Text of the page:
So, if you are of the progressive persuasion, you are undoubtedly thinking, obviously we need to tax UCG! Well, unfortunately, there are very good reasons that UCG are not taxed. Attempting to tax UCG would be a nightmare for millions of taxpayers, and also a nightmare for the IRS to try to administer, if indeed they could administer such a tax at all. First, taxing UCG poses a huge collection problem, because most of the assets out there that increase in value are illiquid and don't provide the owners with any means of paying the tax unless and until they are sold. When you get paid a salary or sell an asset, by definition you have cash to pay the tax, and the taxman takes the occasion to swoop in and collect. But UCG more often than not are not associated with any available cash. Far and away most of the untaxed UCG out there are in the form of residential real estate. Are you really going to ask every homeowner to pay a tax every year on how much the value of his house increased? Most people just aren't going to have that money unless they sell the house. So are you going to force hundreds of thousands and even millions of people to sell their houses every year just because the value went up? Second, how do you know how much the value went up if the asset was not sold? Does everybody now need to get their house appraised every year? How about the car(s)? How about the art? The baseball card collection? Third, sometimes values go up and sometimes values go down. If your $500,000 house went to $600,000, and you paid a $20,000 tax on that, what happens the next year when the value goes back down to $500,000? Do you get the $20,000 back?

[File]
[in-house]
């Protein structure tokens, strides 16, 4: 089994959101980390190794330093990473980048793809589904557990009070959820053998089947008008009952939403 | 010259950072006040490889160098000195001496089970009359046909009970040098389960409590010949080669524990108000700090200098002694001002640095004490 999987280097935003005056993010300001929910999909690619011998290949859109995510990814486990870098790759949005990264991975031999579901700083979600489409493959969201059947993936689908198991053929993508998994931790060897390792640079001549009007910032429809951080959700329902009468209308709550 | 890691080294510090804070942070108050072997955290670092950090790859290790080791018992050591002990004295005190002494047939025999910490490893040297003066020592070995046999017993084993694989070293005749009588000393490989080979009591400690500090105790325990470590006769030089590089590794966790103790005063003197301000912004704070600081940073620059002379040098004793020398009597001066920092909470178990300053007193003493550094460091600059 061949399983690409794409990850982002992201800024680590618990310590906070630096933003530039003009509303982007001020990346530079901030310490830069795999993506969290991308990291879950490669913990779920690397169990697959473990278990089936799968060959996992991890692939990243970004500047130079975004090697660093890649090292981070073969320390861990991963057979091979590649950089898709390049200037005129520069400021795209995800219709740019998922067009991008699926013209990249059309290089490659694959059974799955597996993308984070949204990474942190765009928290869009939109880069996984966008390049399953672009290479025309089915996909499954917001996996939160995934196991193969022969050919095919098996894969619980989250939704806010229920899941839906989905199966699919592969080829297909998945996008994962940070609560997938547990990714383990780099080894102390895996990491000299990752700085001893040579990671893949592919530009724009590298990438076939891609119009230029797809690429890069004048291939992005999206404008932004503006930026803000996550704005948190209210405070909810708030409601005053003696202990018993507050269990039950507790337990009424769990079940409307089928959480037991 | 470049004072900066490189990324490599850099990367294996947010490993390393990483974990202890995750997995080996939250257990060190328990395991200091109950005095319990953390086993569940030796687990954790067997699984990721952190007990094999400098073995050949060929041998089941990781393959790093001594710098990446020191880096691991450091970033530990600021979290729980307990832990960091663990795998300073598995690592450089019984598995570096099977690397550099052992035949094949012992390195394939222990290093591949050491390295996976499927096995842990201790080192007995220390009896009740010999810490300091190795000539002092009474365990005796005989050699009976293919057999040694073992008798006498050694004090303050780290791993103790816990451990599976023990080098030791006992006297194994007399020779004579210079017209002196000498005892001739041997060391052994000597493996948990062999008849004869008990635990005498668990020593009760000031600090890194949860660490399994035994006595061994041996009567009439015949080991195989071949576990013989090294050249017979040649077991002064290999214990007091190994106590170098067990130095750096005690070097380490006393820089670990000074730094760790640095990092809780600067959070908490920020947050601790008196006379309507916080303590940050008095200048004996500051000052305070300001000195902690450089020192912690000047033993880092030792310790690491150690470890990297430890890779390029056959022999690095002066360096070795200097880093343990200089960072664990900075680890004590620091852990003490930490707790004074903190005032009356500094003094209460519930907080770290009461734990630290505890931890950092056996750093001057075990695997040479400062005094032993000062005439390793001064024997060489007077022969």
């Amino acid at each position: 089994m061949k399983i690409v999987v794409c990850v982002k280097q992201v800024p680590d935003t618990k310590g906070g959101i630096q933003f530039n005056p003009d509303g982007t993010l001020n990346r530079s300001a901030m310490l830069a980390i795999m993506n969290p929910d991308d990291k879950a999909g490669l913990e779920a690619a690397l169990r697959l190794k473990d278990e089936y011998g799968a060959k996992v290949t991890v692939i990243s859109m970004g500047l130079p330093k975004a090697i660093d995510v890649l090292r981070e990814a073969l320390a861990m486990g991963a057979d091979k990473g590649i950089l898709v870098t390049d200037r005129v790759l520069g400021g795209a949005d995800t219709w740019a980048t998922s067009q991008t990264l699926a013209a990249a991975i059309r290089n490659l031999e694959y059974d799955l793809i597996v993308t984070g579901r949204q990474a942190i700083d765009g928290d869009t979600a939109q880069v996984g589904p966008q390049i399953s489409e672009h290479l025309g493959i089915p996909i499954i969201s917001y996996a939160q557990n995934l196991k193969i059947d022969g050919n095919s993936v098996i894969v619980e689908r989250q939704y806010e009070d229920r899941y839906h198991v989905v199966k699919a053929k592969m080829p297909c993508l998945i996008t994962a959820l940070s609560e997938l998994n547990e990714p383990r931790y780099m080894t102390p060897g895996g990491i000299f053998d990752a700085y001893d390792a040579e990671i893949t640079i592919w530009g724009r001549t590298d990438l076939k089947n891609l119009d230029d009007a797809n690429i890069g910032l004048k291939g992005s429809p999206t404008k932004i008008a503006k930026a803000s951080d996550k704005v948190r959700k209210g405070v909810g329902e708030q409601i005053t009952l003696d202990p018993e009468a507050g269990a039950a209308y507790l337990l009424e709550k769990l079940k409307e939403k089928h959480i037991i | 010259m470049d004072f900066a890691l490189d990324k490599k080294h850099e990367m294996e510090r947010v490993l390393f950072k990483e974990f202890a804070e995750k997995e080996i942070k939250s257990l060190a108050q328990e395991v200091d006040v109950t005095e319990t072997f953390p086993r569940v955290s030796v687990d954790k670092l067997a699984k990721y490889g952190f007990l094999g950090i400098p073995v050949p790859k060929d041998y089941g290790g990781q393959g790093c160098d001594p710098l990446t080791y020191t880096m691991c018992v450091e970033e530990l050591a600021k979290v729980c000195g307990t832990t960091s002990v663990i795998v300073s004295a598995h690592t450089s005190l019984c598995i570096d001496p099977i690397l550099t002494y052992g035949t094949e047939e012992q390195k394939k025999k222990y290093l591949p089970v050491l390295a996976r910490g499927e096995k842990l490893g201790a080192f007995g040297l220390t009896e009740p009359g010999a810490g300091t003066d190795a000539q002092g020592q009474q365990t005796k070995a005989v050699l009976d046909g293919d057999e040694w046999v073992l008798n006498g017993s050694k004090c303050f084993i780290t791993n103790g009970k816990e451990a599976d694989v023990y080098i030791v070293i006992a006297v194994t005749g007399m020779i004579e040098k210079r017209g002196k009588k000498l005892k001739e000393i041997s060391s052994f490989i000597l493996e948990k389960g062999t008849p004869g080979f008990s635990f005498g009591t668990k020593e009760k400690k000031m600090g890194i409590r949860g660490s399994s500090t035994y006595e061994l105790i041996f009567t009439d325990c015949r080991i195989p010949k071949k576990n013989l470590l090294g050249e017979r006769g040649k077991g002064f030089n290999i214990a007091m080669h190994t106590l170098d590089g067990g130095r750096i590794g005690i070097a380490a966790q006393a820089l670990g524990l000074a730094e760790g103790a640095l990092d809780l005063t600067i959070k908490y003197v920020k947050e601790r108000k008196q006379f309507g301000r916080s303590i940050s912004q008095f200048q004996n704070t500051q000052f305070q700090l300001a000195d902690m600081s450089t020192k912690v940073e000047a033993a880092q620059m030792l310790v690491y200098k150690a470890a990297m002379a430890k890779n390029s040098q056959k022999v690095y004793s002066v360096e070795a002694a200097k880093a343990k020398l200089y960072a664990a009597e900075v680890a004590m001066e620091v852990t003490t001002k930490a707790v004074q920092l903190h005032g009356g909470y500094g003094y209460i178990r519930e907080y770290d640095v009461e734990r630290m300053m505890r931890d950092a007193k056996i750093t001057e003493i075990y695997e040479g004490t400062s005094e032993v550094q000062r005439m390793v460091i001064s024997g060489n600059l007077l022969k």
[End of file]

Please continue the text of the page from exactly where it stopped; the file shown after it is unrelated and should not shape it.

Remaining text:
Sensible people considering these challenges have long realized that taxing UCG is just not a practical option. The realization is so pervasive that the whole subject of taxing UCG is never mentioned, at least not explicitly, when the subject of getting the "millionaires and billionaires" to pay their "fair share" is discussed. Perhaps taxing UCG may be part of what Bernie Sanders is referring to when he talks about getting rid of "loopholes," but I doubt it. Really, it's not accurate to refer to non-taxation of UCG as a "loophole"; more accurately, this is just a basic feature of how our income tax system works, and of how it has to work as a practical matter.
But then, if UCG are to continue to go untaxed, then no matter how much tax rates get increased on "taxable income," people are going to continue to be able to accumulate billions of dollars of fortunes without paying any meaningful amount in tax during the period of accumulation. The Buffett Rule? That's like the magician's trick, diverting your attention from the real issue. According to Hillary's website linked above, the Rule supposedly "ensures that no millionaire pays a lower effective tax rate than their [sic] secretary." Pay attention to that term "effective tax rate." UCG are not income! Therefore, presence or absence of UCG has no effect on "effective tax rate."
Now you must wonder, do Bernie Sanders and Hillary Clinton understand this issue? I'm quite sure that Hillary understands it, and realizes perfectly that her core supporters are not going to be meaningfully touched by her proposed tax increases. Bernie? Sorry, but I think he has no clue.